Surviving Adult Reports Childhood MSbP Torture: Part 22 -Medication Poisoning at S.A.F.E.

Woman sleeping off hangover

Now that I have described the structure of S.A.F.E. in several blog posts, including a description of the phases, there is a notable moment that I must relay to you, because it highlights the garish incompetency of the program in general.  The article I posted earlier about S.A.F.E. describes how medicated we were, and it’s true.  Maybe we had a nurse to actually pass the meds (although I can’t be certain), but we were a heavily medicated lot for being a drug rehab program.

Seroquel tabletsIn my case, I was on 500 mg of Seroquel, which was a hefty dose, as well as 1000 mg of Depakote, amongst other antidepressants, mood stabilizers, etc.  Well, there was one point in time where they lost my meds for three or four days.  If you are at all familiar with psych drugs, they should not be gone off cold turkey, particularly anticonvulsants like Depakote, because that can cause seizures.

Luckily that didn’t happen, but I got incredibly ill.  For the entire three or Pink bucket
four days, until they found my medication, I was relegated to a thin mattress on the dusty floor, fed crackers, and given a bucket to vomit in.  I was shaking, sweating, hot, cold, and nauseous.  I was supposed to be a druggie, and I had never had withdrawals before!

It seems like this would be a good program to re-integrate someone into society, because of the phases, but let me tell you, it wasn’t.  When I left the program for good, the only word I can use to describe what I felt was “anomie”, a sociological term used to describe a sense of normlessness.  I didn’t know what to expect from society, nor did I know what should be expected of me.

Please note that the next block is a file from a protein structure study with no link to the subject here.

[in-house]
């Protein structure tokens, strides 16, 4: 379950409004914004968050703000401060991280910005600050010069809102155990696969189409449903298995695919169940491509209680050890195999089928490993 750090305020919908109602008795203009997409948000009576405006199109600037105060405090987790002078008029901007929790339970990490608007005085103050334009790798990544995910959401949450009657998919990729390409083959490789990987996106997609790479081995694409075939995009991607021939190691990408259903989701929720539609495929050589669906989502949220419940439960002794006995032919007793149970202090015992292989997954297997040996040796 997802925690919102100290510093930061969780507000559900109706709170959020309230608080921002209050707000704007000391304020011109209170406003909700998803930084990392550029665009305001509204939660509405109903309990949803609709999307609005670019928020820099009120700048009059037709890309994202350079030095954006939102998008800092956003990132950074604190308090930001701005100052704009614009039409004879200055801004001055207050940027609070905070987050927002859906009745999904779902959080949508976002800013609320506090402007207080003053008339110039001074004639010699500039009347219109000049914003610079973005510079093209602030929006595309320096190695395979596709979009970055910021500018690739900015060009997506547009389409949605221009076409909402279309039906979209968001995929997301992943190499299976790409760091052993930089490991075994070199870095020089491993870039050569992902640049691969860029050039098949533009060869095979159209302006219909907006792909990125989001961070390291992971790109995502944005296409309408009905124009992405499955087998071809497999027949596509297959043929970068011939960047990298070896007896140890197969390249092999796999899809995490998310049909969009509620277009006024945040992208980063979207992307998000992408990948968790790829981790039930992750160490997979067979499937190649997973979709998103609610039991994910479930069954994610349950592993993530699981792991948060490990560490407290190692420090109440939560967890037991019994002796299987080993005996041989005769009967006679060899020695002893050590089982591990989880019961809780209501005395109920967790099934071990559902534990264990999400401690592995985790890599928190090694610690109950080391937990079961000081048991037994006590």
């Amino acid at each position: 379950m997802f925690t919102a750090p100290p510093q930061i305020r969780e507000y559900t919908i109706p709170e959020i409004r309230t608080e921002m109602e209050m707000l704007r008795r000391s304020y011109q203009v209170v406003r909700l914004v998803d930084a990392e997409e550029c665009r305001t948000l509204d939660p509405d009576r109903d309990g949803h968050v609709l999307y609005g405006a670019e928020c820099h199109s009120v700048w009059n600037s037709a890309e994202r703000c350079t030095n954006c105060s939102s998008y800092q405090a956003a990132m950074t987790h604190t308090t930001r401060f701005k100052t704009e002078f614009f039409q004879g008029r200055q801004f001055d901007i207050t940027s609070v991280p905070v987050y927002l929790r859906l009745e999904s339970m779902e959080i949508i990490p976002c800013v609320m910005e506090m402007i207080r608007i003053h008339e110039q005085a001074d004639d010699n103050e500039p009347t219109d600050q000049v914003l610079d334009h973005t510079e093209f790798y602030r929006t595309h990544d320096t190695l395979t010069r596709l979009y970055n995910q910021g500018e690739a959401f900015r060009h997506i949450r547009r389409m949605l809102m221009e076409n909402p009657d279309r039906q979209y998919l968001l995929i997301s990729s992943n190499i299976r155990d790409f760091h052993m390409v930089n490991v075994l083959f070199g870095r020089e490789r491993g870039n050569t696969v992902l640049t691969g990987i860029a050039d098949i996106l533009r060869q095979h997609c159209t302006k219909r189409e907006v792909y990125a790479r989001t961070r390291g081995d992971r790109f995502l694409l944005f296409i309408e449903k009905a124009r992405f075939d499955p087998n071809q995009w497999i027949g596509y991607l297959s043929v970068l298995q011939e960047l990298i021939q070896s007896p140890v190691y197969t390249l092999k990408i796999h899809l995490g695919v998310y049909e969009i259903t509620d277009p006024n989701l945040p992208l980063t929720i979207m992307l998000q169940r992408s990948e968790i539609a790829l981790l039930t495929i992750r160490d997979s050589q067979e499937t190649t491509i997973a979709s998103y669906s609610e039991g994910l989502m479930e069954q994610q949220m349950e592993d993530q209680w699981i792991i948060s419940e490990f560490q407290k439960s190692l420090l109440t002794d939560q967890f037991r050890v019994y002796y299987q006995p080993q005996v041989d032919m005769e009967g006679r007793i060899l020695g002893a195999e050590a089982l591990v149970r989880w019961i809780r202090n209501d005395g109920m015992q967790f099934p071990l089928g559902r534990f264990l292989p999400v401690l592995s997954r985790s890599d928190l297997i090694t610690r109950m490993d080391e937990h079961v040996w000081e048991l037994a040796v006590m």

Interested in medication poisoning in MSbP?

Read Monika’s post on it here.

Photographs by Alvaro Canivell, Arnold Reinhold, and Luke-2.


2 thoughts on “Surviving Adult Reports Childhood MSbP Torture: Part 22 -Medication Poisoning at S.A.F.E.

  1. Wow. I had never heard “anomie” before, but after clicking the link? It’s stunningly apt, on the macro and personal level, and just left me breathless. And what came to mind when I read the medication issue? Negligence, cruelty, and plain stupidity. As someone with epilepsy, I’ve had to withdraw from epilepsy meds, and it took 18 months to do so safely in one case. “Cold turkey” is… well, I’m very glad you’re here to tell the tale. It needs to be said.


    • Thank you Cindy! When I first learned the term in Sociology, I was like, “yes! That’s the word for it!”

      With the whole medication thing, I remember that I would be given my nighttime Seroquel too early and we would have to drive sometimes two hours to get to the host homes, then complete our Moral Inventory “MI” which was a nightly written assignment where we had to write about a time in our past we felt guilty about and repent, repent repent! Anyways, often I would be blacked out because I would be so tired from Seroquel. I don’t know how I wrote it. These people were dispensing medications they knew nothing about, and then just losing them! It’s crazy! It took me awhile to realize how bad it really was though.


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